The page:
by Susan Woodland, Senior Archivist, American Jewish Historical Society
Jenna Weissman Joselit recently wrote a thoughtful column in The Jewish Daily Forward entitled, “Where Have All the Nurses Gone? Jews Flocked to Every Helping Profession But One.”
The column ruminates on nurses, why there have always been so few Jewish nurses, and the importance of Jewish nurses in the professional life of Henrietta Szold and the long history of Hadassah. Hadassah’s mission of practical Zionism, of course, began with 2 Jewish nurses in 1913 and continued with a medical unit in 1918 that sent American Jewish nurses and other health professionals to Palestine to heal the sick as well as to begin training local Jewish women as nurses.
There are many links between Jenna’s column and the collections at the Center for Jewish History. First and foremost is the Hadassah archives, currently on deposit with the American Jewish Historical Society at the Center. Here can be found many of Henrietta Szold’s papers dealing with her leadership during Hadassah’s earliest days and the development of the Hadassah Medical Organization in Palestine. (View the finding aid for the Hadassah Medical Organization collection at: http://digital.cjh.org/826508).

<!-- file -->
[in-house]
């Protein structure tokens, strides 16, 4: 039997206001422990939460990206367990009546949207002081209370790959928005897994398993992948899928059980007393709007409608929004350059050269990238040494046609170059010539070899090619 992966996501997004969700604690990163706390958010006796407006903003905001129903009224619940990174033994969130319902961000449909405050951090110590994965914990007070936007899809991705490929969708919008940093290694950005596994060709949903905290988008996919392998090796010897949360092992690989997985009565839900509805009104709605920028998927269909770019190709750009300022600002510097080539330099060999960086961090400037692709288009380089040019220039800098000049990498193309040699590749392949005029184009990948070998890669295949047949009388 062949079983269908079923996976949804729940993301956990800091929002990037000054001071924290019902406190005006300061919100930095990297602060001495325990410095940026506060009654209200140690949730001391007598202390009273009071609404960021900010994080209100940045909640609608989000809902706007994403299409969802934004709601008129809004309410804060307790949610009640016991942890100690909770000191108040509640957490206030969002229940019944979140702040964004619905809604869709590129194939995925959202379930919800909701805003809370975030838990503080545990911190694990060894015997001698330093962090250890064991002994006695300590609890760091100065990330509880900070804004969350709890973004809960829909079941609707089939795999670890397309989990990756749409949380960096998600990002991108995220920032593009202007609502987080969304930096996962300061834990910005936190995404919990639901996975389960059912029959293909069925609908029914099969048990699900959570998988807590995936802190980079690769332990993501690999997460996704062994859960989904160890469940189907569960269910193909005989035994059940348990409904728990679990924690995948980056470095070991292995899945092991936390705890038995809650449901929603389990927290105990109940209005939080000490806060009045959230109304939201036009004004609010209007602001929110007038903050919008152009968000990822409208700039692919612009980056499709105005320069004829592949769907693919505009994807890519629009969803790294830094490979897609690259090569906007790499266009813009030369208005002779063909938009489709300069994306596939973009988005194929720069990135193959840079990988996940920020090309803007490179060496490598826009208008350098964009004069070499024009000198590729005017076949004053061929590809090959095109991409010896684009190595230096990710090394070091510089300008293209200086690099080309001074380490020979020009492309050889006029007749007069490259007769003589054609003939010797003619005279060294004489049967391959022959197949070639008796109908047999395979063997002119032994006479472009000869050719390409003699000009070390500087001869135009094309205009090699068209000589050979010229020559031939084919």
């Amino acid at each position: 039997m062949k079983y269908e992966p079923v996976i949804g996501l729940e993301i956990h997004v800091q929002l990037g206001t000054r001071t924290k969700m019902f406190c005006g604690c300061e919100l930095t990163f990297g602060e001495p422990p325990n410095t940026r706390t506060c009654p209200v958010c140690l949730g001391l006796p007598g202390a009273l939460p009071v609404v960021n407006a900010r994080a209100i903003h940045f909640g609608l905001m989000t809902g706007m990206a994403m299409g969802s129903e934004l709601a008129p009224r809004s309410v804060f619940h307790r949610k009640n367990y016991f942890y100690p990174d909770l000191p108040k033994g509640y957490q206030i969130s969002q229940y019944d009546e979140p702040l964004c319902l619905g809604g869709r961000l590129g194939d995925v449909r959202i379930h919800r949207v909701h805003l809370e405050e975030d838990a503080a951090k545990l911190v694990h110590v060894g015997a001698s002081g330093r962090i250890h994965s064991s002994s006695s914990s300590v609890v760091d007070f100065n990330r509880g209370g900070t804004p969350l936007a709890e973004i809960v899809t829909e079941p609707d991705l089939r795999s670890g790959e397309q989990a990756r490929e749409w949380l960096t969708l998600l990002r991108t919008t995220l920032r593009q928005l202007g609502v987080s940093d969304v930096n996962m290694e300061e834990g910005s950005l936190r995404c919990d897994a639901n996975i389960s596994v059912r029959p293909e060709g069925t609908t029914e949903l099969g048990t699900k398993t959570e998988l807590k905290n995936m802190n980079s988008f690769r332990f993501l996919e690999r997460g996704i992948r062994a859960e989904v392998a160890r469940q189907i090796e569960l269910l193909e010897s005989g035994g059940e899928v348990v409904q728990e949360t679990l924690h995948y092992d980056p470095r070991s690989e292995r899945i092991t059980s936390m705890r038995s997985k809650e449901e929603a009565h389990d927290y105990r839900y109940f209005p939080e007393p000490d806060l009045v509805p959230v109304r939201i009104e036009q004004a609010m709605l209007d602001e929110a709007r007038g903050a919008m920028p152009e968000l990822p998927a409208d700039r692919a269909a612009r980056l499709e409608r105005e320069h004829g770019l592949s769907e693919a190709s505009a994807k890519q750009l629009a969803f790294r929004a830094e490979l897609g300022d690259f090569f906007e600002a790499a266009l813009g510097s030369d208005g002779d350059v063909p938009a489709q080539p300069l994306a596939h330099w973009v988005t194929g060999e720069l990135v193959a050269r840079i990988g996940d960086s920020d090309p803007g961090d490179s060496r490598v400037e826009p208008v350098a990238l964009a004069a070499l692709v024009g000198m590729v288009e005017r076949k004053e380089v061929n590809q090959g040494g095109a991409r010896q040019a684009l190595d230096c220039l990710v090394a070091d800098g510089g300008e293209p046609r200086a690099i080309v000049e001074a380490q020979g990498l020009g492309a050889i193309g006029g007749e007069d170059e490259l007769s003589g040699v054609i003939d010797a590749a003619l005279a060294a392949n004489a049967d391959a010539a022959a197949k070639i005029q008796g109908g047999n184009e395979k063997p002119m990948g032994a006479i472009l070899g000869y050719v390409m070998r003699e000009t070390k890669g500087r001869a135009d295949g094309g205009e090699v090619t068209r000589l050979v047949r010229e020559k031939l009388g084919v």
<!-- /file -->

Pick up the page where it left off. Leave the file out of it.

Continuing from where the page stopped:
Hadassah led by Henrietta Szold was indeed the driving force behind the creation and funding of the American Zionist Medical Unit, which was finally permitted to sail as part of an American military convoy in the summer of 1918, as WWI was ending. Also participating in the funding for this Unit were the Joint Distribution Committee and the Federation of American Zionists (the forerunner of today’s Zionist Organization of America). For a detailed and powerful oral history recounting the trip across the Atlantic, the long journey from London to Jerusalem that summer, and the unhealthy and unsanitary conditions that these young American Jewish nurses found on their arrival, listen to the oral history recorded by one of the young nurses, Madeleine Lewin-Epstein, 40 years after the event: http://digital.cjh.org/1358275.